Jun 23, 2023 - News

Iowa agricultural industry on alert following approval of lab-grown meat

Illustration of a question mark formed by two grilled chicken breasts and a cut piece of chicken

Illustration: Annelise Capossela/Axios

More research is needed to understand cell-cultivated food products, an Iowa Beef Industry Council spokesperson tells Axios.

  • The warning follows federal approval this week for two California companies to sell lab-grown chicken.

Why it matters: Laboratory meats could have an economic impact on Iowa, one of the biggest livestock-producing states in the nation.

  • The state's meat industry accounts for 186,000 jobs and billions of dollars in economic impact, according to a 2019 report commissioned by the Coalition to Support Iowa's Farmers.

Driving the news: Upside Foods and Good Meat on Wednesday became the first companies to obtain regulatory approval through the U.S. Department of Agriculture, a breakthrough in their multi-year efforts to bring their products to market.

  • The U.S. is the second country, after Singapore, to authorize the production and sale of lab-grown meat, the New York Times reports.
  • Both companies this week said they were already processing orders or starting production for some restaurants. But it will likely be years before the products are sold in grocery stores, per the NY Times.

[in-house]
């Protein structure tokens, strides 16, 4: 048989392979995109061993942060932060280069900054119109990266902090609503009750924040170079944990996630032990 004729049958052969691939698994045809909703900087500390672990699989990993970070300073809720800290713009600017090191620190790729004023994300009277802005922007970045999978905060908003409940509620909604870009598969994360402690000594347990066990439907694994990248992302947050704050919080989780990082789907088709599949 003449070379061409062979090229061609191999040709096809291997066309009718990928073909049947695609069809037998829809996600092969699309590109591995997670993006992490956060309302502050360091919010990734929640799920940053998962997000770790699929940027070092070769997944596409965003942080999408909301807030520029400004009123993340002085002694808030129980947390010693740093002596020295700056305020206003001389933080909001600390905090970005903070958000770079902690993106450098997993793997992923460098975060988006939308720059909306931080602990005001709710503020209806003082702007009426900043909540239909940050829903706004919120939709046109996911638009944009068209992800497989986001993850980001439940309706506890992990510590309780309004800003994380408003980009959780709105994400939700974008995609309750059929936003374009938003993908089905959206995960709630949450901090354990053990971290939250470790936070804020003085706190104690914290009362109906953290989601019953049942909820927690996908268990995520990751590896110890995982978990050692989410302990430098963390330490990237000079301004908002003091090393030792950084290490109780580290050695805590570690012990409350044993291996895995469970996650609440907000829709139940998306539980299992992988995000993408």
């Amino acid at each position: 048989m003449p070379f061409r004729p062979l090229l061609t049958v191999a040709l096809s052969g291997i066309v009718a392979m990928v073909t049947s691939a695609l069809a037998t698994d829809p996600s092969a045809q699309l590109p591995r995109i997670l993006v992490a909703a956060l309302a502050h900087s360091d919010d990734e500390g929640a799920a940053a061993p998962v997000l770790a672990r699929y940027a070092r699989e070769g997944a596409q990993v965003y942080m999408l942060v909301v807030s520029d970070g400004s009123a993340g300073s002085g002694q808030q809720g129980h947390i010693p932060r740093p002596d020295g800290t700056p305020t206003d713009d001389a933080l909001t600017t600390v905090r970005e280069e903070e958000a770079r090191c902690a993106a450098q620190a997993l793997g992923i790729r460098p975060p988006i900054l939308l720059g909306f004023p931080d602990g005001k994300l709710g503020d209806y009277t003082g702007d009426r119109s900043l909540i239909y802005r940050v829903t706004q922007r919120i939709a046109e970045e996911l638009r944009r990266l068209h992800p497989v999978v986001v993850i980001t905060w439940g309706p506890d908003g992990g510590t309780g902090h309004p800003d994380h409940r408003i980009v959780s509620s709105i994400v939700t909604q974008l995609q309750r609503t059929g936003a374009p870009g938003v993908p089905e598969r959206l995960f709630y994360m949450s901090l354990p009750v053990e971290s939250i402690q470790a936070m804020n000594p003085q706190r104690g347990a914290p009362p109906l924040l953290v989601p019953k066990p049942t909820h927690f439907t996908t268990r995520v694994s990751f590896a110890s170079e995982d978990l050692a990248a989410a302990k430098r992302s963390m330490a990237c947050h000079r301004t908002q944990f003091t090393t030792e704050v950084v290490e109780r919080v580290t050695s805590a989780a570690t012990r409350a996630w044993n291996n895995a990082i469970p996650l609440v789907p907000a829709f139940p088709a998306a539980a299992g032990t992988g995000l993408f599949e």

Threat level: Lab meats aren't currently pressuring Iowa's economy, Lee Schulz, an associate professor of ag and natural resource economics at Iowa State University, tells Axios.

  • But technological advancements and new products should continue to be scrutinized to assure they meet the same standards as traditionally produced foods, he said.

Of note: The USDA is still drafting labeling regulations for lab-grown meat.

The big picture: Conventional animal agriculture is one of the top causes of greenhouse gas emissions, according to the U.N. Intergovernmental Panel on Climate Change.

  • Cultivated meat products can lower land, water and nutrient footprints and help address concerns over animal welfare, according to the group's 2 022 report.

How it works: Animal cells are fed nutrients that allow them to multiply in large tanks, commonly referenced as bioreactors.

  • After two or three weeks, the cells are harvested and can be molded into the shape of things like chicken filets or nuggets.

What they're saying: The environmental impacts of lab-grown meats have not been measured in an encompassing way, such as weighing factors like ecosystems that benefit from cattle grazing, Kylie Peterson, a spokesperson for the Iowa Beef Industry Council, tells Axios.

  • Cultivated meats can offer similar nutrients as conventionally produced products but may still have nutritional shortcomings, Peterson said.
  • Plus, it's almost impossible to reproduce the diversity of cuts derived from various animal species and breeds, she said.

The intrigue: An Associated Press reporter tried multiple lab chicken dishes this year and says it tastes like the real thing.

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